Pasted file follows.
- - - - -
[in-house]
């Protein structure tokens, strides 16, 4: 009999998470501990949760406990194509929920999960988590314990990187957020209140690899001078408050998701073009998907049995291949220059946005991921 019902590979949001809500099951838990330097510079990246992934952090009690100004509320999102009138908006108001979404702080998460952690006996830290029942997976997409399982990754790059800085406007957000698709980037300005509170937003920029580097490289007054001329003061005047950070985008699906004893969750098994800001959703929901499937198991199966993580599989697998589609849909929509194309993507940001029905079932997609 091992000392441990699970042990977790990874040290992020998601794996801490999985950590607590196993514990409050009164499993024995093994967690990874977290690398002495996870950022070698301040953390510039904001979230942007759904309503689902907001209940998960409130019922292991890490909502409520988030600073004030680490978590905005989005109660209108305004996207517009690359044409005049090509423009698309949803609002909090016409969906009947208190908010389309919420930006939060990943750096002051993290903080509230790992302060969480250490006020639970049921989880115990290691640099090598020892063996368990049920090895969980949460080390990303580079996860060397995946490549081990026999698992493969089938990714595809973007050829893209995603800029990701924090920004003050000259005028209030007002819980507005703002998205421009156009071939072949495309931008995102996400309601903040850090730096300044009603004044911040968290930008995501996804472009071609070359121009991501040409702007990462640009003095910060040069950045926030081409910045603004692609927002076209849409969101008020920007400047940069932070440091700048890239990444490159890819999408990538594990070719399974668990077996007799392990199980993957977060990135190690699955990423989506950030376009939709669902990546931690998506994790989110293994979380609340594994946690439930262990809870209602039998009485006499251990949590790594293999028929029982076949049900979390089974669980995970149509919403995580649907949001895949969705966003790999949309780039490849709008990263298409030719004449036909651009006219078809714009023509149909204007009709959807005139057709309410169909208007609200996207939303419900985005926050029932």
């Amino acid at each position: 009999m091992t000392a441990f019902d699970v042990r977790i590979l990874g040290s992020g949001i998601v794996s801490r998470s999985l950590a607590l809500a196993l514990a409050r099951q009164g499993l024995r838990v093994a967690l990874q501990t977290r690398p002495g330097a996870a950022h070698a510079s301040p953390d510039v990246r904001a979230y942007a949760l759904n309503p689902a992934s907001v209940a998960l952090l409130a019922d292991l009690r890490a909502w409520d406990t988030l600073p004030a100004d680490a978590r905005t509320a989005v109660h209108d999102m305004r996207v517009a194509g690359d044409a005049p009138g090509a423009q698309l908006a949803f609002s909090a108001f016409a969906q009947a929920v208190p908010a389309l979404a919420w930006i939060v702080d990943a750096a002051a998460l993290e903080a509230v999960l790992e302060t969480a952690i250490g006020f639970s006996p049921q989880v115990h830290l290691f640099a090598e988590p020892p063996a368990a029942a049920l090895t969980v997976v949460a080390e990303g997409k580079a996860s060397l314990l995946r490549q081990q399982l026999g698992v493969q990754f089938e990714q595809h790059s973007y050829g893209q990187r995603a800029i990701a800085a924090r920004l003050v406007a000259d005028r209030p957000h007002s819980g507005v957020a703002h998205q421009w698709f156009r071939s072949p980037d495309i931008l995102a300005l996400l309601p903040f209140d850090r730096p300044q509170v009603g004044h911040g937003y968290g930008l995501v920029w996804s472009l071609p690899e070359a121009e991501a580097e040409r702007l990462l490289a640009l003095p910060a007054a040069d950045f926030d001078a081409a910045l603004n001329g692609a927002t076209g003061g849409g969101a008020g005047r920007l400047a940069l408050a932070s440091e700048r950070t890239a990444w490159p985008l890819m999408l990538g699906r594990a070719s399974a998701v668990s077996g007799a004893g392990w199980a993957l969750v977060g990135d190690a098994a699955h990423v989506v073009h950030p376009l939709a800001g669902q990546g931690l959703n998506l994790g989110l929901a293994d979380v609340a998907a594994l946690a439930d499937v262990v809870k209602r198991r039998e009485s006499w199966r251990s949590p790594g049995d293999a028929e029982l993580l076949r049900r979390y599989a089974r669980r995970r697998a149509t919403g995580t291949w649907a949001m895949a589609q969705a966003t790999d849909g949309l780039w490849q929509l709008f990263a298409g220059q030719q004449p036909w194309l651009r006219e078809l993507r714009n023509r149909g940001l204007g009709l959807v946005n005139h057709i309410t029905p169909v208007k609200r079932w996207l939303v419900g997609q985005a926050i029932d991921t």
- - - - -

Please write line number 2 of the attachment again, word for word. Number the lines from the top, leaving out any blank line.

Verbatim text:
């Protein structure tokens, strides 16, 4: 009999998470501990949760406990194509929920999960988590314990990187957020209140690899001078408050998701073009998907049995291949220059946005991921 019902590979949001809500099951838990330097510079990246992934952090009690100004509320999102009138908006108001979404702080998460952690006996830290029942997976997409399982990754790059800085406007957000698709980037300005509170937003920029580097490289007054001329003061005047950070985008699906004893969750098994800001959703929901499937198991199966993580599989697998589609849909929509194309993507940001029905079932997609 091992000392441990699970042990977790990874040290992020998601794996801490999985950590607590196993514990409050009164499993024995093994967690990874977290690398002495996870950022070698301040953390510039904001979230942007759904309503689902907001209940998960409130019922292991890490909502409520988030600073004030680490978590905005989005109660209108305004996207517009690359044409005049090509423009698309949803609002909090016409969906009947208190908010389309919420930006939060990943750096002051993290903080509230790992302060969480250490006020639970049921989880115990290691640099090598020892063996368990049920090895969980949460080390990303580079996860060397995946490549081990026999698992493969089938990714595809973007050829893209995603800029990701924090920004003050000259005028209030007002819980507005703002998205421009156009071939072949495309931008995102996400309601903040850090730096300044009603004044911040968290930008995501996804472009071609070359121009991501040409702007990462640009003095910060040069950045926030081409910045603004692609927002076209849409969101008020920007400047940069932070440091700048890239990444490159890819999408990538594990070719399974668990077996007799392990199980993957977060990135190690699955990423989506950030376009939709669902990546931690998506994790989110293994979380609340594994946690439930262990809870209602039998009485006499251990949590790594293999028929029982076949049900979390089974669980995970149509919403995580649907949001895949969705966003790999949309780039490849709008990263298409030719004449036909651009006219078809714009023509149909204007009709959807005139057709309410169909208007609200996207939303419900985005926050029932």